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Q&A: Infectious Diseases Physician Weighs in on COVID-19 Vaccines

| Date Posted: 4/2/2021

Dr. Arnoczy receives her first COVID-19 vaccine in December 2020.

 

PINEHURST, N.C. - COVID-19 vaccines first went into arms at the end of 2020, and in March, FirstHealth expanded eligibility at its clinics to anyone 18 years and older. But many people still have questions – and concerns – about the vaccine process, what to expect when they get a shot and more. Dr. Gretchen Arnoczy, a FirstHealth Infectious Diseases Physician who has been on the frontline of the system’s response to COVID-19 since it began more than a year ago, has some answers to frequently asked questions about the virus and the vaccine.

 

It seems like COVID-19 cases are on the decline. Should I still be worried?
Yes, COVID-19 remains a large threat to our communities and health care infrastructure across the Sandhills, North Carolina and the country. Even though we have been thrilled to see cases fall, now is not the time to let down our guard. It’s why we are still encouraging everyone to adhere to the 3 Ws – wear a mask, wash your hands and wait 6 feet apart. It’s also why we are pushing to vaccinate as many people as we can, because the COVID-19 vaccines are just one of the tools we have at our disposal to end this pandemic. The more people that practice the 3 Ws and get vaccinated, the sooner we can all return to the normal we’ve longed for since March 2020.

 

I’m worried about vaccine side effects. What should I expect?
Yes, you may have some side effects, but that is a normal sign that your body is building up protection. The most common side effects are pain, redness and swelling in the arm where you received the shot, as well as tiredness, headache, muscle pain, fever, chills and nausea. Side effects may be more intense after you receive your second shot, but again that is a good sign that your immune system is working.

 

Can a COVID-19 vaccine make me sick with COVID-19?
Put simply - no. None of the authorized and recommended COVID-19 vaccines or COVID-19 vaccines currently in development in the United States contain the live virus that causes COVID-19. This means that a COVID-19 vaccine cannot make you sick with COVID-19.

 

I had COVID already. Should I still get vaccinated? 
Yes. We don’t know yet how long you might be protected from getting sick again after recovering from COVID-19, but you should still be vaccinated. If you were treated with monoclonal antibodies or convalescent plasma for COVID-19, you should wait 90 days before getting vaccinated. You should also talk to your doctor if you are unsure of the treatments you received or if you have more questions about getting a vaccine.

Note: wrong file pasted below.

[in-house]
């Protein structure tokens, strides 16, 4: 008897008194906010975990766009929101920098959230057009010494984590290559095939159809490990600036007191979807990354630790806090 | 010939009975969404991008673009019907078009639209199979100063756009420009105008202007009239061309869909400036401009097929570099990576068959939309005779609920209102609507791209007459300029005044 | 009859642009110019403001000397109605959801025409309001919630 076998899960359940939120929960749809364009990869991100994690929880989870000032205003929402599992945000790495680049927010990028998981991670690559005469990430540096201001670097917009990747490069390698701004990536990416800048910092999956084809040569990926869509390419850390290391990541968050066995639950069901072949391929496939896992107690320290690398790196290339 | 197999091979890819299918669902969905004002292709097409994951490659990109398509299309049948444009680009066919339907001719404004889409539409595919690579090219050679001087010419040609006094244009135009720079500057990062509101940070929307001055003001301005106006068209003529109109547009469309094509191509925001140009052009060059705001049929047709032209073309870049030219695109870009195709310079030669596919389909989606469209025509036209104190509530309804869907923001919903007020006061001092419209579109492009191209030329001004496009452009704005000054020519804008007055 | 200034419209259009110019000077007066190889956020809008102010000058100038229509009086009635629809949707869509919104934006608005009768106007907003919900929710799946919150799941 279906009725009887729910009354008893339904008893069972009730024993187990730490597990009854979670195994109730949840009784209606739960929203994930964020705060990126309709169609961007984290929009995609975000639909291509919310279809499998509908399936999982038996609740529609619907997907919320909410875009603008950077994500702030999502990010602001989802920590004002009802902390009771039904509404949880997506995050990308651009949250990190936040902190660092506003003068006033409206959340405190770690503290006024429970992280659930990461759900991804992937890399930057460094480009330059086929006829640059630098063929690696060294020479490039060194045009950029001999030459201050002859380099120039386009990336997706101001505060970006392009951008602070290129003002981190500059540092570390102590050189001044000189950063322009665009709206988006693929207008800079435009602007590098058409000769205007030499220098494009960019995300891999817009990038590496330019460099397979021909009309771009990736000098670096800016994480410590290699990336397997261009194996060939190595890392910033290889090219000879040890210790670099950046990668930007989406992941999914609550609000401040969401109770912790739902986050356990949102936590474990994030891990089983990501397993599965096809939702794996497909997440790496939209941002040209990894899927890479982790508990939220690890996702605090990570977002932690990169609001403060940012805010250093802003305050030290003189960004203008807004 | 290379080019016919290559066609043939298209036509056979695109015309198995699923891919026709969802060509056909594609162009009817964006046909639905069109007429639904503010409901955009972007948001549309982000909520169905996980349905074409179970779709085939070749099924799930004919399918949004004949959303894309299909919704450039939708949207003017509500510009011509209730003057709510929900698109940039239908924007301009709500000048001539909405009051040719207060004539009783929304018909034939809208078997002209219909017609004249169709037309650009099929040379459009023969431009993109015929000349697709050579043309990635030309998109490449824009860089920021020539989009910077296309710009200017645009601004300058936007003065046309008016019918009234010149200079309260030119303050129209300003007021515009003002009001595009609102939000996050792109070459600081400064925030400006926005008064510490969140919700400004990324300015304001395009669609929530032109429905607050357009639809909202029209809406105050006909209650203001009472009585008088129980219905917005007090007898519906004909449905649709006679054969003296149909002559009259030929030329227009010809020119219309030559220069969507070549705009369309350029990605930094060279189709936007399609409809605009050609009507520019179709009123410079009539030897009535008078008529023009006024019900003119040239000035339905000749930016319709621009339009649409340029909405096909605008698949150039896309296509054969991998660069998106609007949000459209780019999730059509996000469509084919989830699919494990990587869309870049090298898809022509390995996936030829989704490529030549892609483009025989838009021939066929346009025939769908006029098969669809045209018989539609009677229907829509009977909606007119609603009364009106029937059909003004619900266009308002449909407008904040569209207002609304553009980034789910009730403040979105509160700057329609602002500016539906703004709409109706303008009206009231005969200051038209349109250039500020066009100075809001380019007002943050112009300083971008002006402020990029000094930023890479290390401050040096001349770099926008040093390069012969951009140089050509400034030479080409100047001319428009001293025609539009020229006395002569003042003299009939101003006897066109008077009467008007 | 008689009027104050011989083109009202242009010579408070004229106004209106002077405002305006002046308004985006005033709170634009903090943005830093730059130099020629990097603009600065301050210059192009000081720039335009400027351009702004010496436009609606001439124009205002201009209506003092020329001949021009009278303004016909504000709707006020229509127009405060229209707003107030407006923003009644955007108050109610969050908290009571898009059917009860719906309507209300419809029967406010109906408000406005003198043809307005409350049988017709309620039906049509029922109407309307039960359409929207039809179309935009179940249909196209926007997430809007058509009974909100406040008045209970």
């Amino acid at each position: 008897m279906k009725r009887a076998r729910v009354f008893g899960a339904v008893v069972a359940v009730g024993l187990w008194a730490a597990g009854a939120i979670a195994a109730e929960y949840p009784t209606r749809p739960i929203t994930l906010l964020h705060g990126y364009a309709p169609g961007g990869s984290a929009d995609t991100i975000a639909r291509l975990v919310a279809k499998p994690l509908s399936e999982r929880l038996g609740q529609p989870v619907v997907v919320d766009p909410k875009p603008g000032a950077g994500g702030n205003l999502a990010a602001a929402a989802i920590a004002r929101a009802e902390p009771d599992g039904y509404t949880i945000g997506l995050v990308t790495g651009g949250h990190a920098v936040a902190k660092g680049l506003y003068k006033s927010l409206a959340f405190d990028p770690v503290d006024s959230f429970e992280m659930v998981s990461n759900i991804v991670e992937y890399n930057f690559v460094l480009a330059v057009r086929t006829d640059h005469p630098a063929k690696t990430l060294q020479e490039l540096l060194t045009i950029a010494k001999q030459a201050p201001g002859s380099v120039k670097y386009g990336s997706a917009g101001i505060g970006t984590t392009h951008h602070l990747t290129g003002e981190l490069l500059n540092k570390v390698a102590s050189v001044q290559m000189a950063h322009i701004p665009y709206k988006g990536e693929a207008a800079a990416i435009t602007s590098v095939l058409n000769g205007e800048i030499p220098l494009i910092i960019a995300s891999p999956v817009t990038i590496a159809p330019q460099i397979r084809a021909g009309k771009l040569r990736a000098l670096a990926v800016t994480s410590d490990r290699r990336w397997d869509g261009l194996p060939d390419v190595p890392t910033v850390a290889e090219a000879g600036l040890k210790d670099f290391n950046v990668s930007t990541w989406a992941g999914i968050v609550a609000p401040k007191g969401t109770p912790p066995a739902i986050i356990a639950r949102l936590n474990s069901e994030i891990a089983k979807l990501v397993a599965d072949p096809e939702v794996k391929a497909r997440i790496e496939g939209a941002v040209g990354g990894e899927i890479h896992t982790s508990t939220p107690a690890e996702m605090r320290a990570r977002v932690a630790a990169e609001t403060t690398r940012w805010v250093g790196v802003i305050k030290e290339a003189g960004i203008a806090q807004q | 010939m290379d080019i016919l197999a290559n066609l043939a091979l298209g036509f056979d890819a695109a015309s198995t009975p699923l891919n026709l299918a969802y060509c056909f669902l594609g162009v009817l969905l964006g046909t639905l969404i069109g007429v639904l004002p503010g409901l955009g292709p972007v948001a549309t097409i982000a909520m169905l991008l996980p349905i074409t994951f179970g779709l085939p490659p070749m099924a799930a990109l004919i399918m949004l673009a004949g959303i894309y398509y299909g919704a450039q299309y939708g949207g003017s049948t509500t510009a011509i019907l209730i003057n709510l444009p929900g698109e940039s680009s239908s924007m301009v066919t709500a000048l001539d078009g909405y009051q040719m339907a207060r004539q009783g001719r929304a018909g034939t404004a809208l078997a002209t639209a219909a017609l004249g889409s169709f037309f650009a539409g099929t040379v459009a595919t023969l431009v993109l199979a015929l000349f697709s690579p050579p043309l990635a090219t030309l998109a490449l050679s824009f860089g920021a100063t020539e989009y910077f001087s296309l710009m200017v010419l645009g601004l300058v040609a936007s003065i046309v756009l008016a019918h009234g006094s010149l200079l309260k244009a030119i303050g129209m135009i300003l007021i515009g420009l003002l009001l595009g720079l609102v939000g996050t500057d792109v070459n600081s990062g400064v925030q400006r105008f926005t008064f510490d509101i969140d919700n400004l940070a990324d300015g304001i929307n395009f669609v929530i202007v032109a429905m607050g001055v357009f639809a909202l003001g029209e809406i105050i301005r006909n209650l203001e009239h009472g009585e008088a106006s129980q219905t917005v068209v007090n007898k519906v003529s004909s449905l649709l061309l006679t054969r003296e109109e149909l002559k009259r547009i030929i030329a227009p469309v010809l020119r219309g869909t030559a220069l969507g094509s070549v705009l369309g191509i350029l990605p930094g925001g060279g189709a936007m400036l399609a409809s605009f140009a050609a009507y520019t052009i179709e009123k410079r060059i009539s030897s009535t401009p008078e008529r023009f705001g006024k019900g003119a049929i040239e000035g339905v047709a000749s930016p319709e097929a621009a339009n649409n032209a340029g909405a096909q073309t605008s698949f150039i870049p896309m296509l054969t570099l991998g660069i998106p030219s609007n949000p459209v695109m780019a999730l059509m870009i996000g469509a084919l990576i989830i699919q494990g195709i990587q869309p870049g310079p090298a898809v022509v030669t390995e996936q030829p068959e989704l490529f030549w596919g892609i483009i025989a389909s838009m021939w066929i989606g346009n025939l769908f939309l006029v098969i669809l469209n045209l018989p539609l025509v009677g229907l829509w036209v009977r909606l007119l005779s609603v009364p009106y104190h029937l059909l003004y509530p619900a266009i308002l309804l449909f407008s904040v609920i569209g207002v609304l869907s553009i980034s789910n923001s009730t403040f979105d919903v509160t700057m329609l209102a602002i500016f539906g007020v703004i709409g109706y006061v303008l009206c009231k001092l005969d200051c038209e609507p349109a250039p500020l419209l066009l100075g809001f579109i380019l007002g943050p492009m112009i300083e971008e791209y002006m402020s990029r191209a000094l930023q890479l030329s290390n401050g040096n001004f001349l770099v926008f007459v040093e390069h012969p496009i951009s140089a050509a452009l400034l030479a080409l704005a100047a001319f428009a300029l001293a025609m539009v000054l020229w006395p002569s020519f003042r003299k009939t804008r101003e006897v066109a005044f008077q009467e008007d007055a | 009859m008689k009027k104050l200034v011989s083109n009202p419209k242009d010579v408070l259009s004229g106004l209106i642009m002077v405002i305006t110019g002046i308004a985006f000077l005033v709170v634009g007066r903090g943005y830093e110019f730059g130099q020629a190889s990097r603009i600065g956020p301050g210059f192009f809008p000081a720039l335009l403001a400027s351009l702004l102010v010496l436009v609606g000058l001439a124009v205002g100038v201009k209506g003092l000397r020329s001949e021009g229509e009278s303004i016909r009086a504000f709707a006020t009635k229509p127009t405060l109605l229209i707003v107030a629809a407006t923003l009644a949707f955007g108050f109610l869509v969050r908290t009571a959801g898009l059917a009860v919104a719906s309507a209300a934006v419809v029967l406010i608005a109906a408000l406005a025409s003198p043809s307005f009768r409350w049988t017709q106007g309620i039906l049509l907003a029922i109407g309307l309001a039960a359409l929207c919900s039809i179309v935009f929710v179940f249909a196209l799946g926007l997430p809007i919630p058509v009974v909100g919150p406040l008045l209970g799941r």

I’m pregnant. Should I go ahead and get vaccinated?
Based on how COVID-19 vaccines work, experts think they are unlikely to pose a specific risk to pregnant people. Systems are in place to continue to monitor vaccine safety, and so far, they have not identified any specific safety concerns for pregnant people. Clinical trials to evaluate the safety and efficacy of COVID-19 vaccines in pregnant people are underway or planned. Talk with your OB/GYN or doctor to make the best decision for you. If you are pregnant and have received a COVID-19 vaccine, we encourage you to enroll in v-safe, CDC’s smartphone-based tool that provides personalized health check-ins after vaccination.

 

How long does the vaccine protect me from COVID-19?
There is still research happening in this area, but early data is great. Pfizer said this week that 12,000 people involved in their Phase 3 trial experienced high levels of protection from the virus six months after their second dose, with no serious safety concerns. That is great news.

 

Do I need to wear a mask and keep my distance from others after I’m fully vaccinated?
This answer is complex, so I’ll say it depends. According to the CDC, fully vaccinated people can gather indoors without masks with other people who are also fully vaccinated or unvaccinated people from one other household (assuming no one present has an increased risk of severe illness from COVID-19). But until we know more, fully vaccinated people should continue to wear masks and stay 6 feet apart from other people in other settings, like when they are in public or visiting with unvaccinated people from multiple households.

 

How do I register for a vaccine appointment?
Visit www.firsthealth.org/shot and click “schedule a vaccine online” or call our vaccine hotline, 910-715-SHOT.

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